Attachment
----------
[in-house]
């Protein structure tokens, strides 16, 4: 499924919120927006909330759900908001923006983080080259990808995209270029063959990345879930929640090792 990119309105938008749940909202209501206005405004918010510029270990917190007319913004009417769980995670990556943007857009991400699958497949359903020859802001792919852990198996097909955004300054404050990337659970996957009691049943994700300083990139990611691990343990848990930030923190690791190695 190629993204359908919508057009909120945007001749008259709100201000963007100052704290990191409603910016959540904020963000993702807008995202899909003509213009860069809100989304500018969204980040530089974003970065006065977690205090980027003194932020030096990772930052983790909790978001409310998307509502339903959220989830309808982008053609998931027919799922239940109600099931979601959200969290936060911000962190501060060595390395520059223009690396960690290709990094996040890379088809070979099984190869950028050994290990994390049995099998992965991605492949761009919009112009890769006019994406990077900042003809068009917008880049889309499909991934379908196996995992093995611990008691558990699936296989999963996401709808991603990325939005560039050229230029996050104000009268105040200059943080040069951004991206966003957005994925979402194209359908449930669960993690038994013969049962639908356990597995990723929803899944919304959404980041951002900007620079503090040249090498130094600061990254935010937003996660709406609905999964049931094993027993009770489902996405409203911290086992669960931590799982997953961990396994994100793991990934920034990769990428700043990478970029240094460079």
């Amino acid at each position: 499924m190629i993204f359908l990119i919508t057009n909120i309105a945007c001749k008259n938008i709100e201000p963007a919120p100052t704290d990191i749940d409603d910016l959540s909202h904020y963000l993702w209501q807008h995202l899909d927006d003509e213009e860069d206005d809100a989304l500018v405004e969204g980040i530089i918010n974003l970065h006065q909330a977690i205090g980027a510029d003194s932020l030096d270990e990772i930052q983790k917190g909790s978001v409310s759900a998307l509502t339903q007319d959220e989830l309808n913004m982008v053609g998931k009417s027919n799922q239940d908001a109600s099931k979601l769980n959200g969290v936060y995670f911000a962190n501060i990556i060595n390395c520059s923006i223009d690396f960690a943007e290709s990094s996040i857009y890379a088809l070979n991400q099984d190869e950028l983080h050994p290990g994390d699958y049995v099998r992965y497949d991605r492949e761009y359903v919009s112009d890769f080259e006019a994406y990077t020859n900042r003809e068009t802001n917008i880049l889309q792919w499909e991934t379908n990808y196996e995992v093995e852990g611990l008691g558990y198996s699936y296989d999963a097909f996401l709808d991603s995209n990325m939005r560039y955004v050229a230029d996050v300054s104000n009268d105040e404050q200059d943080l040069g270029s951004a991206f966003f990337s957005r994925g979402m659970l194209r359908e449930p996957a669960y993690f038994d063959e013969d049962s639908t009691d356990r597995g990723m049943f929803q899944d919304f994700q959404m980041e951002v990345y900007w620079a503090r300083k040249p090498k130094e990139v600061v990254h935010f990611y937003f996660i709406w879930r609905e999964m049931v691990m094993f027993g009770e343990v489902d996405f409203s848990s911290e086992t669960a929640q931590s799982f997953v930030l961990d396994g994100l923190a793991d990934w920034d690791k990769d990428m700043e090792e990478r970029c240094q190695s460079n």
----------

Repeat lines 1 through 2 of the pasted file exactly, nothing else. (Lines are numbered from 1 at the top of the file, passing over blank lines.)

[in-house]
């Protein structure tokens, strides 16, 4: 499924919120927006909330759900908001923006983080080259990808995209270029063959990345879930929640090792 990119309105938008749940909202209501206005405004918010510029270990917190007319913004009417769980995670990556943007857009991400699958497949359903020859802001792919852990198996097909955004300054404050990337659970996957009691049943994700300083990139990611691990343990848990930030923190690791190695 190629993204359908919508057009909120945007001749008259709100201000963007100052704290990191409603910016959540904020963000993702807008995202899909003509213009860069809100989304500018969204980040530089974003970065006065977690205090980027003194932020030096990772930052983790909790978001409310998307509502339903959220989830309808982008053609998931027919799922239940109600099931979601959200969290936060911000962190501060060595390395520059223009690396960690290709990094996040890379088809070979099984190869950028050994290990994390049995099998992965991605492949761009919009112009890769006019994406990077900042003809068009917008880049889309499909991934379908196996995992093995611990008691558990699936296989999963996401709808991603990325939005560039050229230029996050104000009268105040200059943080040069951004991206966003957005994925979402194209359908449930669960993690038994013969049962639908356990597995990723929803899944919304959404980041951002900007620079503090040249090498130094600061990254935010937003996660709406609905999964049931094993027993009770489902996405409203911290086992669960931590799982997953961990396994994100793991990934920034990769990428700043990478970029240094460079």